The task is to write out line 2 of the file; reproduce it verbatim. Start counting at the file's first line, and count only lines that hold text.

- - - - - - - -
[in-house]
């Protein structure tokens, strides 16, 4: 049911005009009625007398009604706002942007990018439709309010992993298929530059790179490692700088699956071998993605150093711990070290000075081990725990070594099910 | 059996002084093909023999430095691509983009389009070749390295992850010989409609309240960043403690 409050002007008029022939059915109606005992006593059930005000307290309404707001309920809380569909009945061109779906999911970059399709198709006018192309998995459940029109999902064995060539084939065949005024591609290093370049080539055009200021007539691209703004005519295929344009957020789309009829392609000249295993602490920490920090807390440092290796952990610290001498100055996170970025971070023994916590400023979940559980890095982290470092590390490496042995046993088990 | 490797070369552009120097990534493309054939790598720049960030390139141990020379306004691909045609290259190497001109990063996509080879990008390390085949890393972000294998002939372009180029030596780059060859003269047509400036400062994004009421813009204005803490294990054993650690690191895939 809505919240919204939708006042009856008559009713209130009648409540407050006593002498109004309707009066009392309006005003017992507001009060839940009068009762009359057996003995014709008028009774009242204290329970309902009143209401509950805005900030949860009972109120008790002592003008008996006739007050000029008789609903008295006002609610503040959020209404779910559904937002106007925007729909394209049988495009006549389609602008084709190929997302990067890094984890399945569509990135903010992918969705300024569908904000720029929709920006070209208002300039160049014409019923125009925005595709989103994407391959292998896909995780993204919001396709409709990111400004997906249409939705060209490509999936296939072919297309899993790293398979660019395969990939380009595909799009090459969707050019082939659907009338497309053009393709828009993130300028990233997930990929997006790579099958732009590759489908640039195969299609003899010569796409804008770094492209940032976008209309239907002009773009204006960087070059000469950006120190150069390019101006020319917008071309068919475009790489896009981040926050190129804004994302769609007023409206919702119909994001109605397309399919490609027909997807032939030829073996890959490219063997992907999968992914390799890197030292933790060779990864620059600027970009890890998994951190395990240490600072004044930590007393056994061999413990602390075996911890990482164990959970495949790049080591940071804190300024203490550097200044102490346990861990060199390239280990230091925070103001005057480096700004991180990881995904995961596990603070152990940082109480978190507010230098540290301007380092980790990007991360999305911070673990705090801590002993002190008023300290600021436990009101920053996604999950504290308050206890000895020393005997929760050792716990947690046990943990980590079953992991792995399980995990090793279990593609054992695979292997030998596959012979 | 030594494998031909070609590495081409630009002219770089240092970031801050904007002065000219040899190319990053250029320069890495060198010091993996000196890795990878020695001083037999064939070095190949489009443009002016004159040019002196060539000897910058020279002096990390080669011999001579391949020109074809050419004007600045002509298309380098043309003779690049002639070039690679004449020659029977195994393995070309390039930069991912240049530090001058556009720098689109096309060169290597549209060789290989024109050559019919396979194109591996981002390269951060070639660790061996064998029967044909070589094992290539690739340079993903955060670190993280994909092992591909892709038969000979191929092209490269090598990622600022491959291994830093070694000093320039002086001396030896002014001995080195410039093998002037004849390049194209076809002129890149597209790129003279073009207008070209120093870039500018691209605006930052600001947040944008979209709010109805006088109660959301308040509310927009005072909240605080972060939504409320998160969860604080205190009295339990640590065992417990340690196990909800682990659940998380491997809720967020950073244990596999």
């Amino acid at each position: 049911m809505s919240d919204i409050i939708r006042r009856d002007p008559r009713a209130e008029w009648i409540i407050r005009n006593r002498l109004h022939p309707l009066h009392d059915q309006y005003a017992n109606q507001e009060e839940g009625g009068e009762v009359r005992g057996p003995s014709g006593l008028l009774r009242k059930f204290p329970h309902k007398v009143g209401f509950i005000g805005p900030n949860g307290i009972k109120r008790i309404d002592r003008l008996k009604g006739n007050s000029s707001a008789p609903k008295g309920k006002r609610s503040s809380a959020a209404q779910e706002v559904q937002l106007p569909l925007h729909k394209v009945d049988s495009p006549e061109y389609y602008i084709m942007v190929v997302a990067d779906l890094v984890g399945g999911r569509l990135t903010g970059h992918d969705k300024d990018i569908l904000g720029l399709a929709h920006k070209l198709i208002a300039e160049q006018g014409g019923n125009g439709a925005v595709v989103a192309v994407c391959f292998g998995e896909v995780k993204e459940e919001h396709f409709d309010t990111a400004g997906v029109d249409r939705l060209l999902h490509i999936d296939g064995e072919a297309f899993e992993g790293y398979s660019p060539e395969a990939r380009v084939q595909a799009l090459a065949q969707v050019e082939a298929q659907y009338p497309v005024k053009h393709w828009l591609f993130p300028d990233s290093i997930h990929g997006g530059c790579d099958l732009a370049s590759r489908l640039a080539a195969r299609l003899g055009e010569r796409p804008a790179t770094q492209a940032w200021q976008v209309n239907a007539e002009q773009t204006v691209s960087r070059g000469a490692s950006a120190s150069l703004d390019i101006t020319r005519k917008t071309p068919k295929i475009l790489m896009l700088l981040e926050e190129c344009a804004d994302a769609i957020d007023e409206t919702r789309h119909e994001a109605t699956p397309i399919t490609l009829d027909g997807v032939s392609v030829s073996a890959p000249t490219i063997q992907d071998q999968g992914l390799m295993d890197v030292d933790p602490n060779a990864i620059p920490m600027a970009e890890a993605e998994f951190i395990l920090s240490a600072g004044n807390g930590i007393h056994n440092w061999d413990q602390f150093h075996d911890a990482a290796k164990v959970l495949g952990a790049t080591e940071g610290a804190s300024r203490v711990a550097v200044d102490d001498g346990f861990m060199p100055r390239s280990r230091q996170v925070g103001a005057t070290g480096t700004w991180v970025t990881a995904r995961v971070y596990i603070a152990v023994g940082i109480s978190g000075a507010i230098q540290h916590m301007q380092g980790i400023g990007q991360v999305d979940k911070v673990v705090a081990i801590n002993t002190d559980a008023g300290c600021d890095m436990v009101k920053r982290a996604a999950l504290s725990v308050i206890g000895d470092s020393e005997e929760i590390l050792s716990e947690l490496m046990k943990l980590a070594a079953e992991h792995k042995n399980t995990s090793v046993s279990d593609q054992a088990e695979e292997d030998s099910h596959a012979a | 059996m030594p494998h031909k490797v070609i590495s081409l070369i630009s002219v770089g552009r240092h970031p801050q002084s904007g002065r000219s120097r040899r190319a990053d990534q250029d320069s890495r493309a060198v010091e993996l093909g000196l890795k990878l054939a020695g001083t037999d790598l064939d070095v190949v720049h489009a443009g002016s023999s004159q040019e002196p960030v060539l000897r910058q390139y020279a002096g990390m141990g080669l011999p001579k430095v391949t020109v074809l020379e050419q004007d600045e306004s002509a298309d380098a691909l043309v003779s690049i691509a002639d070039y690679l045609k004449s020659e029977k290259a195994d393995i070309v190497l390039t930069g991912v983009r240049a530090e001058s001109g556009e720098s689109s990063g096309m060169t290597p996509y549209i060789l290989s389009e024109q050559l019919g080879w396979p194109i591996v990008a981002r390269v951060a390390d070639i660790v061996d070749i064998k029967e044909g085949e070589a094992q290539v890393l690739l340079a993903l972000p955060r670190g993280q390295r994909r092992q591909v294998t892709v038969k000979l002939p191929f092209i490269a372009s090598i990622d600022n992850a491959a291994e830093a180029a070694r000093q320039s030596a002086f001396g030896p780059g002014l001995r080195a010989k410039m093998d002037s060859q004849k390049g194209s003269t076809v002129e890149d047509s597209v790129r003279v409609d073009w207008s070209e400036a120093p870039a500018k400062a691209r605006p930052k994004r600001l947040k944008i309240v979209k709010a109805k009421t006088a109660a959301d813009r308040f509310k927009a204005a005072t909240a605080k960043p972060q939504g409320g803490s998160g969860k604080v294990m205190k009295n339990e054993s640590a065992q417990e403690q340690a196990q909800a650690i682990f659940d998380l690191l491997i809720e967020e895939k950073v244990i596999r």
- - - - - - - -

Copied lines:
């Protein structure tokens, strides 16, 4: 049911005009009625007398009604706002942007990018439709309010992993298929530059790179490692700088699956071998993605150093711990070290000075081990725990070594099910 | 059996002084093909023999430095691509983009389009070749390295992850010989409609309240960043403690 409050002007008029022939059915109606005992006593059930005000307290309404707001309920809380569909009945061109779906999911970059399709198709006018192309998995459940029109999902064995060539084939065949005024591609290093370049080539055009200021007539691209703004005519295929344009957020789309009829392609000249295993602490920490920090807390440092290796952990610290001498100055996170970025971070023994916590400023979940559980890095982290470092590390490496042995046993088990 | 490797070369552009120097990534493309054939790598720049960030390139141990020379306004691909045609290259190497001109990063996509080879990008390390085949890393972000294998002939372009180029030596780059060859003269047509400036400062994004009421813009204005803490294990054993650690690191895939 809505919240919204939708006042009856008559009713209130009648409540407050006593002498109004309707009066009392309006005003017992507001009060839940009068009762009359057996003995014709008028009774009242204290329970309902009143209401509950805005900030949860009972109120008790002592003008008996006739007050000029008789609903008295006002609610503040959020209404779910559904937002106007925007729909394209049988495009006549389609602008084709190929997302990067890094984890399945569509990135903010992918969705300024569908904000720029929709920006070209208002300039160049014409019923125009925005595709989103994407391959292998896909995780993204919001396709409709990111400004997906249409939705060209490509999936296939072919297309899993790293398979660019395969990939380009595909799009090459969707050019082939659907009338497309053009393709828009993130300028990233997930990929997006790579099958732009590759489908640039195969299609003899010569796409804008770094492209940032976008209309239907002009773009204006960087070059000469950006120190150069390019101006020319917008071309068919475009790489896009981040926050190129804004994302769609007023409206919702119909994001109605397309399919490609027909997807032939030829073996890959490219063997992907999968992914390799890197030292933790060779990864620059600027970009890890998994951190395990240490600072004044930590007393056994061999413990602390075996911890990482164990959970495949790049080591940071804190300024203490550097200044102490346990861990060199390239280990230091925070103001005057480096700004991180990881995904995961596990603070152990940082109480978190507010230098540290301007380092980790990007991360999305911070673990705090801590002993002190008023300290600021436990009101920053996604999950504290308050206890000895020393005997929760050792716990947690046990943990980590079953992991792995399980995990090793279990593609054992695979292997030998596959012979 | 030594494998031909070609590495081409630009002219770089240092970031801050904007002065000219040899190319990053250029320069890495060198010091993996000196890795990878020695001083037999064939070095190949489009443009002016004159040019002196060539000897910058020279002096990390080669011999001579391949020109074809050419004007600045002509298309380098043309003779690049002639070039690679004449020659029977195994393995070309390039930069991912240049530090001058556009720098689109096309060169290597549209060789290989024109050559019919396979194109591996981002390269951060070639660790061996064998029967044909070589094992290539690739340079993903955060670190993280994909092992591909892709038969000979191929092209490269090598990622600022491959291994830093070694000093320039002086001396030896002014001995080195410039093998002037004849390049194209076809002129890149597209790129003279073009207008070209120093870039500018691209605006930052600001947040944008979209709010109805006088109660959301308040509310927009005072909240605080972060939504409320998160969860604080205190009295339990640590065992417990340690196990909800682990659940998380491997809720967020950073244990596999």